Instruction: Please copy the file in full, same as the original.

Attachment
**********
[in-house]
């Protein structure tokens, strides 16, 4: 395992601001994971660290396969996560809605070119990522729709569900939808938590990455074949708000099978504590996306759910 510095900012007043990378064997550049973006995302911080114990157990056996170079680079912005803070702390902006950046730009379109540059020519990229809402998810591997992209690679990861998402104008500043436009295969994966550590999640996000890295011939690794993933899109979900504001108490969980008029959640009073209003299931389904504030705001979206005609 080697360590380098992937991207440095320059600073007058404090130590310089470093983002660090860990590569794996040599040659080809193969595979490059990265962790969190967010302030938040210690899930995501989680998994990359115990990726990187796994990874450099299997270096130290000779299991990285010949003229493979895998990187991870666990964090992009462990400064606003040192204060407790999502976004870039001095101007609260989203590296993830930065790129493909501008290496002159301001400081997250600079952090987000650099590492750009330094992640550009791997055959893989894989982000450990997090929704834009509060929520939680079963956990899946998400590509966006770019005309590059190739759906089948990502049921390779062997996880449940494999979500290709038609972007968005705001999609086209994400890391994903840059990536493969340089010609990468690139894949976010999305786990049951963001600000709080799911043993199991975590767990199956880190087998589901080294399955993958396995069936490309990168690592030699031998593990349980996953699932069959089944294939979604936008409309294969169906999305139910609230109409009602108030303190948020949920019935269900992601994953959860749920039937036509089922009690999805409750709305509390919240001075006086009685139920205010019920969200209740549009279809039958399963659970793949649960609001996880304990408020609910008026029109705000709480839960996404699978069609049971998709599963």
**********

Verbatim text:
[in-house]
């Protein structure tokens, strides 16, 4: 395992601001994971660290396969996560809605070119990522729709569900939808938590990455074949708000099978504590996306759910 510095900012007043990378064997550049973006995302911080114990157990056996170079680079912005803070702390902006950046730009379109540059020519990229809402998810591997992209690679990861998402104008500043436009295969994966550590999640996000890295011939690794993933899109979900504001108490969980008029959640009073209003299931389904504030705001979206005609 080697360590380098992937991207440095320059600073007058404090130590310089470093983002660090860990590569794996040599040659080809193969595979490059990265962790969190967010302030938040210690899930995501989680998994990359115990990726990187796994990874450099299997270096130290000779299991990285010949003229493979895998990187991870666990964090992009462990400064606003040192204060407790999502976004870039001095101007609260989203590296993830930065790129493909501008290496002159301001400081997250600079952090987000650099590492750009330094992640550009791997055959893989894989982000450990997090929704834009509060929520939680079963956990899946998400590509966006770019005309590059190739759906089948990502049921390779062997996880449940494999979500290709038609972007968005705001999609086209994400890391994903840059990536493969340089010609990468690139894949976010999305786990049951963001600000709080799911043993199991975590767990199956880190087998589901080294399955993958396995069936490309990168690592030699031998593990349980996953699932069959089944294939979604936008409309294969169906999305139910609230109409009602108030303190948020949920019935269900992601994953959860749920039937036509089922009690999805409750709305509390919240001075006086009685139920205010019920969200209740549009279809039958399963659970793949649960609001996880304990408020609910008026029109705000709480839960996404699978069609049971998709599963």